Learning Big Lessons on Small Projects

One of my favorite ways to teach knitters a new technique is by using a smaller-scale example to practice on.  Quite a few knitters who want to try knitting their first sweater or pair of socks are wary of it because they're not sure how the item is constructed; they are afraid of making a mistake. This is a reasonable fear in the sense that many hours could be spent making something that turns out not quite how you wanted it to.

Snowflake Cozie, Swagger Hat, and Swagger Sweater by Holly Priestley
Mini Stocking by Amy Palmer

Why not practice with a small version instead?

Knitting a smaller, more micro version of an adult-sized project gives you a chance to play with the construction method, try the stitch pattern, or throw in a new technique altogether! The finished mini-projects also serve another purpose after the teaching is done—they can be used as ornaments or decorations, toy clothes, or even a beverage swagger.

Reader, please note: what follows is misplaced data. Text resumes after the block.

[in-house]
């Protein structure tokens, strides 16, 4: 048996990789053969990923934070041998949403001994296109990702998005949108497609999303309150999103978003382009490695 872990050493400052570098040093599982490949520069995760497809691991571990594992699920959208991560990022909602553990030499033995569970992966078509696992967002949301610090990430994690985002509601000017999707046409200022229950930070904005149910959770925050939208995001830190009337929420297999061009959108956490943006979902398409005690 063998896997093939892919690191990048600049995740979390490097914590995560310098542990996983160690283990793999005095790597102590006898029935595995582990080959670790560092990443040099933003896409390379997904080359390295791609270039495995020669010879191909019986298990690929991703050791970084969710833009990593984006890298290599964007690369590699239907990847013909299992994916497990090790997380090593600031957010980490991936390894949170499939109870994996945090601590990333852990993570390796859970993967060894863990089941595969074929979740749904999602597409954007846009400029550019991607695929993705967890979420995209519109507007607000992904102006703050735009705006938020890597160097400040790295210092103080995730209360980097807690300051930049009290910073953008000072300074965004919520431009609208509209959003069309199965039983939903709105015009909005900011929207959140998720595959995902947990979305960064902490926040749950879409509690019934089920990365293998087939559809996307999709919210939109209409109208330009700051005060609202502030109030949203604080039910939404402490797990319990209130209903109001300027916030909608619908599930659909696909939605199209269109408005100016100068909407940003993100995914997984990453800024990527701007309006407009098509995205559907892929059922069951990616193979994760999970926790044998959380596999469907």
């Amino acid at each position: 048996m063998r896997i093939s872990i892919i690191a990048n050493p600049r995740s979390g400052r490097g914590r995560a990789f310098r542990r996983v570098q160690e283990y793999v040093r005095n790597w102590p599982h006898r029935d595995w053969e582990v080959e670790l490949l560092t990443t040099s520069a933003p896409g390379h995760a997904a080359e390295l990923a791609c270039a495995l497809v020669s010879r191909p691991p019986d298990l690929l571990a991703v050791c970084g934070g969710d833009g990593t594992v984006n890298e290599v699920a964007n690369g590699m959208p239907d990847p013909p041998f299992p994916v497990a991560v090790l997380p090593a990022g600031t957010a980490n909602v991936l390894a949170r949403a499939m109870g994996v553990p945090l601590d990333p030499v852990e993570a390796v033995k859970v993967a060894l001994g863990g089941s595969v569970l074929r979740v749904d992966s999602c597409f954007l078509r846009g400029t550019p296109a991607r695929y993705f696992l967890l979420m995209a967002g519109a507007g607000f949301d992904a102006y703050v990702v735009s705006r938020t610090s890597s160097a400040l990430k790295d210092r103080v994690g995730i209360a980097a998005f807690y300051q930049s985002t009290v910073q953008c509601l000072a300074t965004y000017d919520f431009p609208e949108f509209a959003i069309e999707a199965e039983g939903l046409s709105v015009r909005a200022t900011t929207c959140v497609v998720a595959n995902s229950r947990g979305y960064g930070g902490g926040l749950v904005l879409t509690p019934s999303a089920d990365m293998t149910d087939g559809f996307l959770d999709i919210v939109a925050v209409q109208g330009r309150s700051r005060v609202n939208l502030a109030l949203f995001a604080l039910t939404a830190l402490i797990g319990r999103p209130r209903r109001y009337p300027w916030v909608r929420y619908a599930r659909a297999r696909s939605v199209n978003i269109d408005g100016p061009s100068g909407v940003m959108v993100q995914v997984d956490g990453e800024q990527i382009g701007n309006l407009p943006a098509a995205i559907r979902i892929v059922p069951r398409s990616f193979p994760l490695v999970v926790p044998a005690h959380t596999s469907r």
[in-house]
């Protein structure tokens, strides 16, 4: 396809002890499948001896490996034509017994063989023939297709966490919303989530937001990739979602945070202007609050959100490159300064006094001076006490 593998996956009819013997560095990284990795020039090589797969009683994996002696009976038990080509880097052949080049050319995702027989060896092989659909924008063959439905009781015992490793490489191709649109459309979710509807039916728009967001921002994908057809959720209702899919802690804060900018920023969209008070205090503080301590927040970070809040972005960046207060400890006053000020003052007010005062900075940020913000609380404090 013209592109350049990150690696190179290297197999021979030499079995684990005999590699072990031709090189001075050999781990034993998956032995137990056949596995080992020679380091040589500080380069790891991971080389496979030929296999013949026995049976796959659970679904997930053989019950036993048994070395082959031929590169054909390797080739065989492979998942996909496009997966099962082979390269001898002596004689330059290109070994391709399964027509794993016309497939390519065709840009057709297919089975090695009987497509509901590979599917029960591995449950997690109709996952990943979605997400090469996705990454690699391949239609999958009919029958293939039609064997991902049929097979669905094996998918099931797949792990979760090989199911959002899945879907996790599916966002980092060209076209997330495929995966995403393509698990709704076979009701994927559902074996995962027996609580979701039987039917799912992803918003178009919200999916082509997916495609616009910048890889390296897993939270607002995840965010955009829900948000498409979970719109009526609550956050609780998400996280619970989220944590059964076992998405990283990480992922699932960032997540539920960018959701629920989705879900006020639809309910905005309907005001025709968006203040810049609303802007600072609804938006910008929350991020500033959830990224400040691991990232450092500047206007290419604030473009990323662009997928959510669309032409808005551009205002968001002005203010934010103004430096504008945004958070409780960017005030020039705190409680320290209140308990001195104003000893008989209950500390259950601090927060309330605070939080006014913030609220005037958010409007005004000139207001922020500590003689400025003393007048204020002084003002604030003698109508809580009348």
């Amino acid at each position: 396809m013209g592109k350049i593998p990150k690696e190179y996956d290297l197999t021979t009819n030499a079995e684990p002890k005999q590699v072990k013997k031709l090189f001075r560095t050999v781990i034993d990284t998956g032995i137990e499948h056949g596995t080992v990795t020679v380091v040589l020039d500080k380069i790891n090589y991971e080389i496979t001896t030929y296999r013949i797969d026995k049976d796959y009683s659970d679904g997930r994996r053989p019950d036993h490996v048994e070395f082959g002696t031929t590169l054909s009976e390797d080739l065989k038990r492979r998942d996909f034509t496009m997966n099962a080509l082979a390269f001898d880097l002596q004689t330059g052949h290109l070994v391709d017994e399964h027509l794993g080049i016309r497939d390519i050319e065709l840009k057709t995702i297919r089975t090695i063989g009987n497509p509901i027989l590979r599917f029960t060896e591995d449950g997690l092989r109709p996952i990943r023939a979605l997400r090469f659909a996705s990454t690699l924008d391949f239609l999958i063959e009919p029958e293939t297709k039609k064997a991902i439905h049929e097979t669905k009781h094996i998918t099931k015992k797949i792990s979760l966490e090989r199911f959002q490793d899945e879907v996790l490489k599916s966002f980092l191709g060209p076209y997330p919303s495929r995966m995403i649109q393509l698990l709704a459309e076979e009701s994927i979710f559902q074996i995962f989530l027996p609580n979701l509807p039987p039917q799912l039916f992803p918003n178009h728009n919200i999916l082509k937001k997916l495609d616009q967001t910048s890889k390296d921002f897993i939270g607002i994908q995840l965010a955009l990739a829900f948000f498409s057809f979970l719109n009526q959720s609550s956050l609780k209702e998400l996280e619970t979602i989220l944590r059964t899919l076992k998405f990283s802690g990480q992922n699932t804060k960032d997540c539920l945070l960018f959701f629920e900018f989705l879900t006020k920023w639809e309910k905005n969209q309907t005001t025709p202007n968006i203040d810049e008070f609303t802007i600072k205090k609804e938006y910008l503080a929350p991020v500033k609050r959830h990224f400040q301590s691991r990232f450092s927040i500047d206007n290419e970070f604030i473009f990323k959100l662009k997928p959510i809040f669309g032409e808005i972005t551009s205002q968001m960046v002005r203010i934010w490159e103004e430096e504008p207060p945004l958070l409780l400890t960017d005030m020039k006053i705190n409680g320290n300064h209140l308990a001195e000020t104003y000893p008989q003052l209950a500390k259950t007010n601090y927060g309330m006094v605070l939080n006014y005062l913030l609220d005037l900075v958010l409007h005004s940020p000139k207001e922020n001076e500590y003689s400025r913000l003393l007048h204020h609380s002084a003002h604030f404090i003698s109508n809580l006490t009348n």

The Swagger Sweaters in the latest issue of Knits Gifts are a great place to start if you want to learn a top-down, raglan construction.  Want to try your hand at socks? The Mini Stocking might be a project you want to attempt.

Although there are so many different ways to knit a sweater or a sock, these two little projects will give you a good starting point and will hopefully build your confidence, plump your cutesy decoration collection, use up some of that massive scrap yarn stash, and give you some instant-gratification projects along the way!

Don’t miss this issue or any of the fabulous issues of Interweave Knits available year-round with your subscription!

Happy knitting,

P.S. For great gift ideas for the knitter or crocheter in your life, check out these kits in the Needlework store.

Orenburg Knitted Snowflake Scarf Kit

Like Water for Chocolate Crocheted Afghan Kit